Sen. Josh Hawley (R-Mo.) introduced legislation Tuesday that would condition legal protections for online platforms that utilize behavioral advertising, the use of browsing habits to serve tailored ads to users.

The Behavioral Advertising Decisions Are Downgrading Services (BAD ADS) Act would take Section 230 protections away from the biggest tech companies that use the advertising method.

Section 230 of the 1996 Communications Decency Act, which has come under increased scrutiny since President Trump targeted it in an executive order in May, gives internet companies immunity from lawsuits for content posted on their sites by third parties and allows them to make “good faith” efforts to moderate content.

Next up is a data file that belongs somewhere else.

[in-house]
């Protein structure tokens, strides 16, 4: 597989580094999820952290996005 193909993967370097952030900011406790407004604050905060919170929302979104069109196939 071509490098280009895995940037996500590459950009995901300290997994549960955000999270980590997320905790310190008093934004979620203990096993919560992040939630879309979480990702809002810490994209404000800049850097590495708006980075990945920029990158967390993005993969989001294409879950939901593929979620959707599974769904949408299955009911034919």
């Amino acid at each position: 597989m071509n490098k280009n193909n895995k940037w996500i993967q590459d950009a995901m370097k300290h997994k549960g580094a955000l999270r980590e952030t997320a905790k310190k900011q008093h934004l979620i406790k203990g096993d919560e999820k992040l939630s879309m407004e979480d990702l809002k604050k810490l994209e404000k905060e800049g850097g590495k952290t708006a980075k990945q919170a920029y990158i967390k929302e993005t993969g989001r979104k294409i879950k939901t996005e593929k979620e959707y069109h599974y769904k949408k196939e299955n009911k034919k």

The law is considered foundational for online companies, and the threat of having it revoked has increasingly been proposed as a cudgel to compel platforms to make changes by lawmakers.

Only companies with either 30 million users in the U.S. or 300 million worldwide and $1.5 billion in global revenue would be affected by Hawley’s bill.

“Big Tech’s manipulative advertising regime comes with a massive hidden price tag for consumers while providing almost no return to anyone but themselves,” Hawley said in a statement.